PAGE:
In terms of practical influence on the ground in Palestine, Qatar has become one of the major players in ensuring relative calm between Palestinian factions and Israel.
For weeks now, Western politicians, Israelis, and Emirati troll accounts have audibly heaped praise on the controversial deal that saw Abu Dhabi announce its recognition of Israel.
As the first El Al flight from Israel to the UAE - a PR stunt promoted as a symbol of 'peace' - landed in Israel amongst much fanfare, the Qataris managed to broker a deal between Hamas and Israel to de-escalate violence that had been ongoing since the announcement of the Israel-UAE pact.
What was praised as a paradigm shift in Middle Eastern politics simply formalised a years-long clandestine relationship, in which the UAE and Israel formed similar foreign policy standpoints on Iran and pro-democracy uprisings in the Middle East.
Since the deal was announced in early August, frenzied media outlets have covered a steady stream of ‘historic’ firsts, such as the above mentioned flight.
Emirati politicians have marketed the pact with Israel as a necessity that saved the Palestinians from further Zionist colonisation of occupied Palestinian territory in the West Bank.
Indeed, the Israelis had been planning to annex parts of the territory in July and the Emiratis claim to have halted that process by the announcement of their deal with Israel.
Israeli politicians, including Prime Minister Benjamin Netanyahu, have for their part made clear that any delay is just that, a delay, and that their country still plans to carry out the annexation.
Palestinians across the political spectrum have emphatically rejected the deal and accused the UAE of betrayal, making it clear that they do not consider the Gulf state an impartial arbiter in its future dealings with Israel.
In comments reported by Al Jazeera, senior PLO official, Wasel Abu Yousef said: "The UAE's position, in terms of its timing and essence, can only be understood as giving Israel leverage for free.
"There's no reasonable justification for it except that it gives more power to the occupation and increases its crimes against the Palestinians."
The deal therefore, may be one that may improve ties between the UAE and Israel, but has little positive bearing on the lives of Palestinians. In short; the Emiratis have given up any leverage they had over Palestinians, to go all in with the Israelis.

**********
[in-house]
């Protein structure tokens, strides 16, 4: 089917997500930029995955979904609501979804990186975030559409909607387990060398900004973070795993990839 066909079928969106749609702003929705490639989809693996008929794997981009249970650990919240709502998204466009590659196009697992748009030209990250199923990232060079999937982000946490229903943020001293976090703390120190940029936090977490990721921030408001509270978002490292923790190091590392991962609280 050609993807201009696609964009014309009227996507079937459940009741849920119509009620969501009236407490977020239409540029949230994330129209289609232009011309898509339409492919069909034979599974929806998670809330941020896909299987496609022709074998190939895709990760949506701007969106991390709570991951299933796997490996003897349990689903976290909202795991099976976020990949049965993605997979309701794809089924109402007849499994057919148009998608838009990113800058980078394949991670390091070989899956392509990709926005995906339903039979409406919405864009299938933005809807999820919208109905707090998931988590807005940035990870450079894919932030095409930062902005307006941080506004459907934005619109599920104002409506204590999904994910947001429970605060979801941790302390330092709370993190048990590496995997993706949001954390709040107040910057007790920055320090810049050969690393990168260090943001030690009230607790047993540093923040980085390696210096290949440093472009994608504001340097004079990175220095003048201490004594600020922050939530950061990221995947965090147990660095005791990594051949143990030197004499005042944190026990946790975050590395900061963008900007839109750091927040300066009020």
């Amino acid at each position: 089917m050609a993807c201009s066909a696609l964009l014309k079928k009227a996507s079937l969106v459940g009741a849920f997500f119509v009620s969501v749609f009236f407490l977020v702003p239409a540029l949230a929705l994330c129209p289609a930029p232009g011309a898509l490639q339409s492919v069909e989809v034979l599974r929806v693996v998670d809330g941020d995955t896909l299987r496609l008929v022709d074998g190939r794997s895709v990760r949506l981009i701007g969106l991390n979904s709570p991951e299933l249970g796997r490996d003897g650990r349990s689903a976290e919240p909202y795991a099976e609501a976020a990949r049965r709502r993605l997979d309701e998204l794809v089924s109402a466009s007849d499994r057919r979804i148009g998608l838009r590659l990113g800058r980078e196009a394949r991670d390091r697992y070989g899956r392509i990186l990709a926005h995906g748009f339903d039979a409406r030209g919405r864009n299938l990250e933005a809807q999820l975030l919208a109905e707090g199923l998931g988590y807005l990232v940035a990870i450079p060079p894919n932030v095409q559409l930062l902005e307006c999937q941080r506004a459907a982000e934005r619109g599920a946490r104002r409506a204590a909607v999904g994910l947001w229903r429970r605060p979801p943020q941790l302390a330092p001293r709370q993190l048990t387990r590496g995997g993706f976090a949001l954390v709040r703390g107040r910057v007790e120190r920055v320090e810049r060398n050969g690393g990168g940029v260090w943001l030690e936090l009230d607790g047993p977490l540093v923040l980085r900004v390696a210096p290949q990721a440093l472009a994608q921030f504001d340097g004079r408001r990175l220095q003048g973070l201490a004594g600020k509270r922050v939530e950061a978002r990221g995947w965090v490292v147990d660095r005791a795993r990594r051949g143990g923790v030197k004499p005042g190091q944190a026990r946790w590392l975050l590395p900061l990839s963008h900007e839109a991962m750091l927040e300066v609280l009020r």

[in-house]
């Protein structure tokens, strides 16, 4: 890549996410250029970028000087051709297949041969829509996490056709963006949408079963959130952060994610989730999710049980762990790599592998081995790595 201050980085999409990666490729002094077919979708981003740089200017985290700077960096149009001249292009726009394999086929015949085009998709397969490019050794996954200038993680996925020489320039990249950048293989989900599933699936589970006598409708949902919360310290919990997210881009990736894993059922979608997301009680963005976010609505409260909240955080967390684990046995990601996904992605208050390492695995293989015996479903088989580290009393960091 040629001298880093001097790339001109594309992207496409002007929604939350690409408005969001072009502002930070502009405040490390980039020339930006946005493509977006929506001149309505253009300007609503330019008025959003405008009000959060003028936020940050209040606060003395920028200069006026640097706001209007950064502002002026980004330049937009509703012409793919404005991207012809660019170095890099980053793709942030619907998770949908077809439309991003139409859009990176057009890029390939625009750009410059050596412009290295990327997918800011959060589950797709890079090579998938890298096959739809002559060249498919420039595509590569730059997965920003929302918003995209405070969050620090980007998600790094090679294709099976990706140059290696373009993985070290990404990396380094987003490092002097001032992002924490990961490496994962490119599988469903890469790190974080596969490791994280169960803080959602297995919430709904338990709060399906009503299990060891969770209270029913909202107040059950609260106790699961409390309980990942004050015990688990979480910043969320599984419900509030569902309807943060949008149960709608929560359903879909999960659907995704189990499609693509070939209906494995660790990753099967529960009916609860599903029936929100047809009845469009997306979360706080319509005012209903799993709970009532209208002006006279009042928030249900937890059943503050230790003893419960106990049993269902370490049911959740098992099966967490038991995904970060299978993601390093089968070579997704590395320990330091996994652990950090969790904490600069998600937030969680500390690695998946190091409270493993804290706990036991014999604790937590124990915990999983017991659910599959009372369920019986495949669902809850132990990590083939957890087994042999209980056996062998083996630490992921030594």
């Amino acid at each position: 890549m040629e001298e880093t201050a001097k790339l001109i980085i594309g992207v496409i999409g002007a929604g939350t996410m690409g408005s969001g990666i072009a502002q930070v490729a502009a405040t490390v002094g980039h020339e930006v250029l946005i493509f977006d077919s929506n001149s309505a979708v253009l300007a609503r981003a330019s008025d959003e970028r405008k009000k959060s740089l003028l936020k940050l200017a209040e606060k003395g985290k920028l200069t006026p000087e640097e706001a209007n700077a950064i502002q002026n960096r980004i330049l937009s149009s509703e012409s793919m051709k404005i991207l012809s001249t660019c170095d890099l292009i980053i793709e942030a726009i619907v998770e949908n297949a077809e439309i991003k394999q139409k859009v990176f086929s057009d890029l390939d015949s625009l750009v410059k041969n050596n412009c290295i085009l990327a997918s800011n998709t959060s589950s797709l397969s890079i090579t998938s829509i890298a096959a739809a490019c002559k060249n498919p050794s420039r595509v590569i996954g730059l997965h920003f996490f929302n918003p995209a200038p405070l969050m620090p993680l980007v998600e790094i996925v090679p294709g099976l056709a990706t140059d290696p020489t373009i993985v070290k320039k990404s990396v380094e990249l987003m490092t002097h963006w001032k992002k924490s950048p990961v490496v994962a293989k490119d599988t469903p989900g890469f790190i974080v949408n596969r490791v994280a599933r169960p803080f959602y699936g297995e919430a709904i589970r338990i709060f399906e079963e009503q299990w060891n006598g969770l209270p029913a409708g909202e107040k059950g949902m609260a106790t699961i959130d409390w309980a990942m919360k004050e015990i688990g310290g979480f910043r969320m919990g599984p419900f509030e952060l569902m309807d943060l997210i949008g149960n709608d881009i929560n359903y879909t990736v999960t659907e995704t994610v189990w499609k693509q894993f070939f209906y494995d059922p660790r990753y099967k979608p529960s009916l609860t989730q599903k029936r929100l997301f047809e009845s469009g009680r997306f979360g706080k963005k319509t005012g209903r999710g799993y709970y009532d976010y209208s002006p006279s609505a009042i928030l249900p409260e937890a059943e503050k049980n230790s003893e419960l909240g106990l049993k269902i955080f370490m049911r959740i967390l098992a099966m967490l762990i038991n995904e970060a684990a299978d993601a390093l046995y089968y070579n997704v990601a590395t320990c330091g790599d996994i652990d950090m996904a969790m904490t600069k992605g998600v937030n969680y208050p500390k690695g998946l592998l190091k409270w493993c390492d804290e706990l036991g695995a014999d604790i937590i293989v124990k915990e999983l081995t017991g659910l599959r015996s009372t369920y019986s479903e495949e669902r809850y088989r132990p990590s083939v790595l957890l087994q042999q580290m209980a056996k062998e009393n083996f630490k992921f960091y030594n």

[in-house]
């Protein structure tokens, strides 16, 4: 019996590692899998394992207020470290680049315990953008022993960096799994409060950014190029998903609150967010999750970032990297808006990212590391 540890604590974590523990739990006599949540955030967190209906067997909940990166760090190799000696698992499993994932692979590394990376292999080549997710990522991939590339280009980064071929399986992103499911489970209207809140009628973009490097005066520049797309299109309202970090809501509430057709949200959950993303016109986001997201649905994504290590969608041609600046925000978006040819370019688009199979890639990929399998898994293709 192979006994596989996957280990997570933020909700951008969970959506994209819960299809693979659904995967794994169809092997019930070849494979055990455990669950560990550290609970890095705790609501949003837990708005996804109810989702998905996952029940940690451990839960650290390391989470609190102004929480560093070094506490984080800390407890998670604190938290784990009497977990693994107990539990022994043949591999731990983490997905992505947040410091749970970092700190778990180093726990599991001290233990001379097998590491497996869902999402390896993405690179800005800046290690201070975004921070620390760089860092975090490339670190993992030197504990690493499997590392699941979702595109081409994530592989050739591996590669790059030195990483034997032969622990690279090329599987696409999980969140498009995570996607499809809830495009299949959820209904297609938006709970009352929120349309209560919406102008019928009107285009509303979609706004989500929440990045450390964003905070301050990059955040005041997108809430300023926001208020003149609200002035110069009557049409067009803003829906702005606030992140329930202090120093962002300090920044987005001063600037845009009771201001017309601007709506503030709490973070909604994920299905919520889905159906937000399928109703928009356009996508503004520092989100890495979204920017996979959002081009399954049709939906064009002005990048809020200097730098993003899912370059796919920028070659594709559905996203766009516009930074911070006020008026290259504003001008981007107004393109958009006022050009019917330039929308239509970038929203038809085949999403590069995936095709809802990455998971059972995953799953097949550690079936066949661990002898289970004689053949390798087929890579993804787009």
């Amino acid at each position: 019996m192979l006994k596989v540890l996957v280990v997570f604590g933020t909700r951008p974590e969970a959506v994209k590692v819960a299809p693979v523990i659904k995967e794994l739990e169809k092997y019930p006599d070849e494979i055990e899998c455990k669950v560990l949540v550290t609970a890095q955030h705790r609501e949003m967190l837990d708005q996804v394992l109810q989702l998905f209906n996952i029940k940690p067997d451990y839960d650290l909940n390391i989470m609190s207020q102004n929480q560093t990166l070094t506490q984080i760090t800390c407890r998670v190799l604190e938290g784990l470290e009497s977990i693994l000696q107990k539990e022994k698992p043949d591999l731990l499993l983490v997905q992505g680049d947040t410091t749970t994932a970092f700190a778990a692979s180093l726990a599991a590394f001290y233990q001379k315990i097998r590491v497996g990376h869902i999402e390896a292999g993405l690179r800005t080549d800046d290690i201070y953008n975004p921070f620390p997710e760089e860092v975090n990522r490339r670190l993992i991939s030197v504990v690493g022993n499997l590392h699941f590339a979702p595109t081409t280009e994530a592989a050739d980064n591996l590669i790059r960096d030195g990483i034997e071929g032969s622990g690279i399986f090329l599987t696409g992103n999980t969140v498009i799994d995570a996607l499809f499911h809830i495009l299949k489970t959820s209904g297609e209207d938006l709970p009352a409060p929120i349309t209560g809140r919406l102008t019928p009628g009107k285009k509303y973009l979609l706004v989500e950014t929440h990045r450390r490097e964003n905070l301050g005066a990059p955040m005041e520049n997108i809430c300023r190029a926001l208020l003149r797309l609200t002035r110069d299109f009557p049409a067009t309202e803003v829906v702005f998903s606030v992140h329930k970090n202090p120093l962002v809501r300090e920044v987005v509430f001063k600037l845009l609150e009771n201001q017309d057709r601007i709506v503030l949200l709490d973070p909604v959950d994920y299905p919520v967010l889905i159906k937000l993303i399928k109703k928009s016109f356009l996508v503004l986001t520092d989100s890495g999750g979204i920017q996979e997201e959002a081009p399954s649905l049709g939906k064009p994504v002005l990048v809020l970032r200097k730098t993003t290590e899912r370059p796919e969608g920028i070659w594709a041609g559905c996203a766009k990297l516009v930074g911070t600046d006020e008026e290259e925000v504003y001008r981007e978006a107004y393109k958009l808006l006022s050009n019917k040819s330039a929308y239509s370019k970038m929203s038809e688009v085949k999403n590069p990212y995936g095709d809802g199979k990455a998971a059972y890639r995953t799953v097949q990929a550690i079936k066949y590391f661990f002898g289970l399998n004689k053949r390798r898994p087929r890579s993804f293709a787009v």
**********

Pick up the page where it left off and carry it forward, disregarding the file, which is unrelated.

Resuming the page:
In sharp contrast to its Gulf neighbour, the Qatari government has taken on an increasingly important role in calming violence between Palestinian factions and Israel, as was evidenced amid the recent Israeli bombardment of Gaza.
Doha’s mediation was decisive in Israel’s decision to end the bombardment of the besieged territory.
The flare-up in violence coincided almost exactly with the UAE’s announcement of its deal with Israel - an irony that was not lost on many Palestinians.
In one viral video, an image of Israeli and Emirati officials meeting their Israeli counterparts is contrasted with video footage of an Israeli raid on Gaza.
In return for an end to Israeli bombardment, the Palestinian faction Hamas agreed to rein in attacks on Israel using incendiary balloons and rockets by its own fighters and other groups.
As part of the deal, Israel will allow fuel to enter the territory through the Kerem Shalom crossing and expand the zone in which Palestinian fishermen can travel out in to the Mediterranean to 15 nautical miles.
Doha will also be increasing its financial support of Palestinian authorities in Gaza from $30million to $35 million a month, thereby illustrating the importance of its role in keeping the besieged area functioning.
Unlike the UAE, Qatar has managed to maintain its brokering role without recognition of Israel.
Despite Israeli suspicions, Qatar has long sought to act as a mediator in its conflicts with Palestinians, including during the 2014 Gaza War, which left more than 2,000 Palestinians, most of them civilians, dead.
During that conflict, Israeli reservations stemmed from the idea that Qatar would be too biased towards the Palestinian side. Nevertheless, Qatar has since emerged as the main financial force keeping Gaza from economic oblivion.
To the Israelis, the Gulf emirate denies that its intention is to support Hamas but rather to deal with the group as the representative of Palestinians in the territory, in order to ensure the smooth distribution of the aid it supplies. Israel benefits by having a calm border with the besieged territory.
The arrangement, which does not enjoy anywhere near the publicity the disputed Israel-UAE did, demonstrates that while the UAE grabs the headlines, it is Israel’s relationship with Qatar that actually determines what happens on the ground.